Loudon Wainwright III

In his instantly recognizable grainy, high-pitched tenor, Loudon Wainwright III has been singing mostly personal and nearly always warped original songs for 40 years. Although he has often been categorized as a folk artist because of his instrumentation, Wainwright’s oeuvre is closer in spirit to Lou Reed than James Taylor. The satire and self-exposure that Wainwright’s music regularly flaunts have been inspirations for several new generations of songwriters, including the work of his now-famous son, Rufus Wainwright, and his daughters Martha Wainwright and Lucy Roche, all of whom have achieved some measure of popular success apart from any association with their famous dad. An actor as well as a singer/songwriter, Wainwright’s influence extends across several media to touch on television and film. He appeared in several episodes of the original television program MASH as a singing surgeon, and then reached primetime again 20 years later as a regular on Judd Apatow’s innovative sitcom Undeclared.

Darkly comic and often self-lacerating in their honesty and vulnerability, Wainwright’s songs explore some of the same emotional territory glimpsed in the stories of his 1970s contemporaries Ann Beattie and Raymond Carver, all without leaving behind the conventions of the well-made popular song. In early compositions like “School Days” and “The Man Who Couldn’t Cry,” Wainwright took the expectations created by ballads, lullabies, and parables and turned them upside down, exposing the inconsistencies and anxieties that lay just under their surfaces. Wainwright’s early material has become newly relevant thanks to his most recent work, Recovery, on which he covers songs he wrote in the 1970s. Produced by Joe Henry, who also collaborated with Wainwright on music for the 2007 Apatow film Knocked Up, Recovery makes an amazing case for both the strength of Wainwright’s early songcraft and the power of his current band and producer. Together, they’ve created a sound for him that’s full of unexpected atmosphere, drama, and passion.

I spoke with Wainwright from his home in the San Fernando Valley.

How was it to re-listen to your oldest records? It was Joe Henry’s idea, and it was a very interesting experience. A few of the songs I had been singing for 40 years, but others I had forgotten. At first we were throwing titles back and forth, and then we started to get together with the group. From there it became obvious which ones we would keep.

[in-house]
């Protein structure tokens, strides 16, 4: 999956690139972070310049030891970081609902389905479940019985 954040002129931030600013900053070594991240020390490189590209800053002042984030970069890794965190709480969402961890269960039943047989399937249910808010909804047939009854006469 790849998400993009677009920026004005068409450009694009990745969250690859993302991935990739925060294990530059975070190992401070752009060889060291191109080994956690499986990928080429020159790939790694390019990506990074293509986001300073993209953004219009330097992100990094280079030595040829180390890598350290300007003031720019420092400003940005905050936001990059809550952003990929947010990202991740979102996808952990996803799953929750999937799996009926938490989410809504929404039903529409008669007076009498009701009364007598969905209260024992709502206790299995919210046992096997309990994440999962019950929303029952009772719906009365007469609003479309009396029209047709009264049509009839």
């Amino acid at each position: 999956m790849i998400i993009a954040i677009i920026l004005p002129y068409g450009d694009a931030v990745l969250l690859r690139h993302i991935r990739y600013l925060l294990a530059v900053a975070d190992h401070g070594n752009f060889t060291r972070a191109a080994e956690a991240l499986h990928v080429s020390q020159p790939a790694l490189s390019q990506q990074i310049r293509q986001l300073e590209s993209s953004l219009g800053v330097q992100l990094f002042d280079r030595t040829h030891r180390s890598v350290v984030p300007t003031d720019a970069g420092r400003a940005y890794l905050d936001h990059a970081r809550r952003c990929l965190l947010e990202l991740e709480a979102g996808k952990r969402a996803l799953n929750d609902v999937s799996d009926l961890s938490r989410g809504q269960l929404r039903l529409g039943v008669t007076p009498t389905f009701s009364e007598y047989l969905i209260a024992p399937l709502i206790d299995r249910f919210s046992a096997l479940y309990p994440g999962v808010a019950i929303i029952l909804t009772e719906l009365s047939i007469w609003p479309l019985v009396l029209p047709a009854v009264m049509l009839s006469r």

Is there a specific quality that sums up the experience? Each song is different, but overall it was about finding a new way to hear them that’s true now. You take a song like “Motel Blues” that I wrote more than 35 years ago, and it can’t possibly mean the same thing to hear those words coming from a guy who is 62. It’s like the singer might as well be someone different entirely.

What about the sonic aspects of it? The arrangements are very different. My voice has changed a lot. All the time that’s passed, all the places I have been with it, you can hear those influences, but it has also just deepened in tone. I found listening to my younger voice a little difficult at times, so I suppose I am comfortable with how I sound today.

You and Joe Henry have made a great team. How did you get together? Joe was a fan of my work when he was a kid, and he got in touch with me at a certain point just to let me know that. But then I heard his work, which is great, and the relationship grew from there. I met Judd [Apatow] in the same way, he was also someone who bought and listened to my records when he was younger, and then remembered me when it came to bringing music into his films. Joe has shown that he really cares about the songs and, as a musician, that’s the quality that you’re looking for in the people you work with. The same can be said of the band. I would take them everywhere if I could.

You have reinvented yourself several times now, something not everybody can do. Was it difficult? You know, it’s odd to think of myself as some mad inventor, hidden away in a laboratory reinventing myself all the time, with explosions coming out of the place. That’s not really how it feels to me. But if self-reinvention is a good thing, well then, I’m for it.

You often are asked about the songs you have written about your children. What is it like to be so identified with a confessional style? Do you feel writing and singing in the first-person can be a burden? I like the first-person, sure, but I write in the others as well. I have songs in the second-person singular and the third-person. Hell, I’ve even written some things in the second-person plural. So I’m not just some kind of first-person singular specialist. I get around.


Loudon Wainwright III and Leo Kottke will be at UCSB’s Campbell Hall on Thursday, October 2, at 8 p.m. For tickets and information call 893-3535 or visit artsandlectures.ucsb.edu.


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